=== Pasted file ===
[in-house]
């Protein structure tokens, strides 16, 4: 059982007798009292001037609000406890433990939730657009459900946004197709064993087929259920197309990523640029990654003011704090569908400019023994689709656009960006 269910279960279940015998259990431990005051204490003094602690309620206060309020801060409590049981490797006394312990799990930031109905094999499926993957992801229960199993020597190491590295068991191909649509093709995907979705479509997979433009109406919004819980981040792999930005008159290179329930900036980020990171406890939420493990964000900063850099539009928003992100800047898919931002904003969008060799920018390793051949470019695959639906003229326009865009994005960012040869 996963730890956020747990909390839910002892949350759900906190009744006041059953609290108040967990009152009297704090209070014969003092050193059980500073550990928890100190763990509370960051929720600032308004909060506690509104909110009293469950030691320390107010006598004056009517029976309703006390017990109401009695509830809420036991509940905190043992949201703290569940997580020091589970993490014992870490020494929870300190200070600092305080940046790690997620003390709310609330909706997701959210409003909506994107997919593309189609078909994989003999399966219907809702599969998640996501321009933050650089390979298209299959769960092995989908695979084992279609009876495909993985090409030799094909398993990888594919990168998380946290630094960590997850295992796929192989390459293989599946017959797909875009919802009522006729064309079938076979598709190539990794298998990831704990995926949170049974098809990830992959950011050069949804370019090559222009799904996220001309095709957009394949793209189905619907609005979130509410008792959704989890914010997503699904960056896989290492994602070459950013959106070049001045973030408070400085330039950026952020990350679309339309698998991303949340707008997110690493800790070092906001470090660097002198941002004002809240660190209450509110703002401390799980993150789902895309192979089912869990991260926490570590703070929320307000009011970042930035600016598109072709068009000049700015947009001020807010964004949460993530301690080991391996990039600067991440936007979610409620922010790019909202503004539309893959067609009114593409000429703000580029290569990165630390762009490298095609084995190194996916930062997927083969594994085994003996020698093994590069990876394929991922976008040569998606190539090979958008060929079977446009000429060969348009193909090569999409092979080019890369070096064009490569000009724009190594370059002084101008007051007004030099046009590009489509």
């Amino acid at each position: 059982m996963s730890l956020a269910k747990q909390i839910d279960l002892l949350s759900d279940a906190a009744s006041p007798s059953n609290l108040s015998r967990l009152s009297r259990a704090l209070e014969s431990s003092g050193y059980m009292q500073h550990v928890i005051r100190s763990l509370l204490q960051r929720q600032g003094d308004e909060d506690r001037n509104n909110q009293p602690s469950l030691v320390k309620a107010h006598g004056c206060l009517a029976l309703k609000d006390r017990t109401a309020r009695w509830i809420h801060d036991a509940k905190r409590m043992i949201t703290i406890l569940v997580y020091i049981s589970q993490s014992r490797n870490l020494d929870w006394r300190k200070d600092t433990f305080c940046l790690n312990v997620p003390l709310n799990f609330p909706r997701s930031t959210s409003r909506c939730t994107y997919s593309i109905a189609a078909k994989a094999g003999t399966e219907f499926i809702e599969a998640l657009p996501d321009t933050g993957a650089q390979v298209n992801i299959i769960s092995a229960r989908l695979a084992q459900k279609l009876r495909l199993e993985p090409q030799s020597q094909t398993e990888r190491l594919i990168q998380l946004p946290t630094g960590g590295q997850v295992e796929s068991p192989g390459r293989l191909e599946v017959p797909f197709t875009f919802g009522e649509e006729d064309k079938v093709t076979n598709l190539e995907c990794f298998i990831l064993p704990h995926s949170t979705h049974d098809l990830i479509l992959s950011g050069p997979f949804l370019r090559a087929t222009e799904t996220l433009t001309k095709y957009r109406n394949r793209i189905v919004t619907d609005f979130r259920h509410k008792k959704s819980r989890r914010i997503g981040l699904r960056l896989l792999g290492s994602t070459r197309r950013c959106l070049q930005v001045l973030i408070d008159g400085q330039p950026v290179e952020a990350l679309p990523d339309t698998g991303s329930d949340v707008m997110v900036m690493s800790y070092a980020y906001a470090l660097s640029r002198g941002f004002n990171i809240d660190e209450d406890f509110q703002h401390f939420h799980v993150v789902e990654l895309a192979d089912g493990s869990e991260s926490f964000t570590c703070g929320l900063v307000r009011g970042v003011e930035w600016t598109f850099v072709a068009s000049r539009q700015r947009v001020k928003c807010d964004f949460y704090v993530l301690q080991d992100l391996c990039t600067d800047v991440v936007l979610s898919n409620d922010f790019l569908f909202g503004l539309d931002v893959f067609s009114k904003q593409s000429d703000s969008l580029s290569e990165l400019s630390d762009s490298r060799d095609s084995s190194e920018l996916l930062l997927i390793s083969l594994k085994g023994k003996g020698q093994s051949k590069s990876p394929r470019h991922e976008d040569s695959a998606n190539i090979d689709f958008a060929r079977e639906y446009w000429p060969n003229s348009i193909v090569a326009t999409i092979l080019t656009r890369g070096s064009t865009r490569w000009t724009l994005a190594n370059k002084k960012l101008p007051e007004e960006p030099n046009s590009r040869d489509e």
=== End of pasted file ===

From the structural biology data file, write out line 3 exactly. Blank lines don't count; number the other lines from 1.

């Amino acid at each position: 059982m996963s730890l956020a269910k747990q909390i839910d279960l002892l949350s759900d279940a906190a009744s006041p007798s059953n609290l108040s015998r967990l009152s009297r259990a704090l209070e014969s431990s003092g050193y059980m009292q500073h550990v928890i005051r100190s763990l509370l204490q960051r929720q600032g003094d308004e909060d506690r001037n509104n909110q009293p602690s469950l030691v320390k309620a107010h006598g004056c206060l009517a029976l309703k609000d006390r017990t109401a309020r009695w509830i809420h801060d036991a509940k905190r409590m043992i949201t703290i406890l569940v997580y020091i049981s589970q993490s014992r490797n870490l020494d929870w006394r300190k200070d600092t433990f305080c940046l790690n312990v997620p003390l709310n799990f609330p909706r997701s930031t959210s409003r909506c939730t994107y997919s593309i109905a189609a078909k994989a094999g003999t399966e219907f499926i809702e599969a998640l657009p996501d321009t933050g993957a650089q390979v298209n992801i299959i769960s092995a229960r989908l695979a084992q459900k279609l009876r495909l199993e993985p090409q030799s020597q094909t398993e990888r190491l594919i990168q998380l946004p946290t630094g960590g590295q997850v295992e796929s068991p192989g390459r293989l191909e599946v017959p797909f197709t875009f919802g009522e649509e006729d064309k079938v093709t076979n598709l190539e995907c990794f298998i990831l064993p704990h995926s949170t979705h049974d098809l990830i479509l992959s950011g050069p997979f949804l370019r090559a087929t222009e799904t996220l433009t001309k095709y957009r109406n394949r793209i189905v919004t619907d609005f979130r259920h509410k008792k959704s819980r989890r914010i997503g981040l699904r960056l896989l792999g290492s994602t070459r197309r950013c959106l070049q930005v001045l973030i408070d008159g400085q330039p950026v290179e952020a990350l679309p990523d339309t698998g991303s329930d949340v707008m997110v900036m690493s800790y070092a980020y906001a470090l660097s640029r002198g941002f004002n990171i809240d660190e209450d406890f509110q703002h401390f939420h799980v993150v789902e990654l895309a192979d089912g493990s869990e991260s926490f964000t570590c703070g929320l900063v307000r009011g970042v003011e930035w600016t598109f850099v072709a068009s000049r539009q700015r947009v001020k928003c807010d964004f949460y704090v993530l301690q080991d992100l391996c990039t600067d800047v991440v936007l979610s898919n409620d922010f790019l569908f909202g503004l539309d931002v893959f067609s009114k904003q593409s000429d703000s969008l580029s290569e990165l400019s630390d762009s490298r060799d095609s084995s190194e920018l996916l930062l997927i390793s083969l594994k085994g023994k003996g020698q093994s051949k590069s990876p394929r470019h991922e976008d040569s695959a998606n190539i090979d689709f958008a060929r079977e639906y446009w000429p060969n003229s348009i193909v090569a326009t999409i092979l080019t656009r890369g070096s064009t865009r490569w000009t724009l994005a190594n370059k002084k960012l101008p007051e007004e960006p030099n046009s590009r040869d489509e």